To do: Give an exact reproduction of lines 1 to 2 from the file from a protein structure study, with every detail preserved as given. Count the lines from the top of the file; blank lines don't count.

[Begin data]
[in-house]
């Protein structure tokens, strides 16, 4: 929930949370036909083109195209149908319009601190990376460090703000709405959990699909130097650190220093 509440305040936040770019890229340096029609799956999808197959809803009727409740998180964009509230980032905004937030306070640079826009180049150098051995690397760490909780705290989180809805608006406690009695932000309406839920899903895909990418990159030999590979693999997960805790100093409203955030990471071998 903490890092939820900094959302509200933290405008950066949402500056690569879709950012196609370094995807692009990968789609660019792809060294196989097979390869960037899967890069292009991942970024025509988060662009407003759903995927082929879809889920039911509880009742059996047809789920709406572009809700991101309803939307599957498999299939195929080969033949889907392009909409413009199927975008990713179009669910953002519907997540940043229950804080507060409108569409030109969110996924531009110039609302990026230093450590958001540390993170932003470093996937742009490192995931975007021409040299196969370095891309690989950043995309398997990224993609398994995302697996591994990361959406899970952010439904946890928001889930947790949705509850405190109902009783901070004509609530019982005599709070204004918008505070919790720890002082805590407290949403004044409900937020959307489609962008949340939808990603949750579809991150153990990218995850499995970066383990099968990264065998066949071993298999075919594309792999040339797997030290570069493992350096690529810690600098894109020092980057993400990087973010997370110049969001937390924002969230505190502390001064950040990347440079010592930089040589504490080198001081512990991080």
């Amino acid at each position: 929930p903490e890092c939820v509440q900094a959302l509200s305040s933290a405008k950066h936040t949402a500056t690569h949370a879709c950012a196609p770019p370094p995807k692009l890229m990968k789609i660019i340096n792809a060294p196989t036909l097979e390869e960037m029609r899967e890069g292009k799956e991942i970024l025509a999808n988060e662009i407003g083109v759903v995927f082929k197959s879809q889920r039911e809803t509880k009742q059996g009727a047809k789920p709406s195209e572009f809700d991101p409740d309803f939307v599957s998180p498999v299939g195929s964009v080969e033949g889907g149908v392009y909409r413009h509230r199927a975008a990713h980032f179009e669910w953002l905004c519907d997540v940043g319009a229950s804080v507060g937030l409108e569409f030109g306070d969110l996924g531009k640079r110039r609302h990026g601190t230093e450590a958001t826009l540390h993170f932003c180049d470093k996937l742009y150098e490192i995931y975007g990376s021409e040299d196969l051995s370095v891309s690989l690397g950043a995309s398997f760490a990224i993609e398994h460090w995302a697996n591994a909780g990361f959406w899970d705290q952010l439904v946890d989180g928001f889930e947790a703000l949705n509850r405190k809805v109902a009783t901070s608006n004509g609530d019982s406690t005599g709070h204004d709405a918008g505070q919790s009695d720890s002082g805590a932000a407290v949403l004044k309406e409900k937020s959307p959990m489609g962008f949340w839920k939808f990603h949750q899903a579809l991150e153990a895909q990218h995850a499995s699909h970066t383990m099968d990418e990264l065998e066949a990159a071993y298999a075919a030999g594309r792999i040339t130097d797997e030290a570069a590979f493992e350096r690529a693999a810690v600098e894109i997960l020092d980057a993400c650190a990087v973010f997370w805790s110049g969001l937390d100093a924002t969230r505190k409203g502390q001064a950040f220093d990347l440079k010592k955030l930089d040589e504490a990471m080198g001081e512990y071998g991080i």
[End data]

[in-house]
């Protein structure tokens, strides 16, 4: 929930949370036909083109195209149908319009601190990376460090703000709405959990699909130097650190220093 509440305040936040770019890229340096029609799956999808197959809803009727409740998180964009509230980032905004937030306070640079826009180049150098051995690397760490909780705290989180809805608006406690009695932000309406839920899903895909990418990159030999590979693999997960805790100093409203955030990471071998 903490890092939820900094959302509200933290405008950066949402500056690569879709950012196609370094995807692009990968789609660019792809060294196989097979390869960037899967890069292009991942970024025509988060662009407003759903995927082929879809889920039911509880009742059996047809789920709406572009809700991101309803939307599957498999299939195929080969033949889907392009909409413009199927975008990713179009669910953002519907997540940043229950804080507060409108569409030109969110996924531009110039609302990026230093450590958001540390993170932003470093996937742009490192995931975007021409040299196969370095891309690989950043995309398997990224993609398994995302697996591994990361959406899970952010439904946890928001889930947790949705509850405190109902009783901070004509609530019982005599709070204004918008505070919790720890002082805590407290949403004044409900937020959307489609962008949340939808990603949750579809991150153990990218995850499995970066383990099968990264065998066949071993298999075919594309792999040339797997030290570069493992350096690529810690600098894109020092980057993400990087973010997370110049969001937390924002969230505190502390001064950040990347440079010592930089040589504490080198001081512990991080």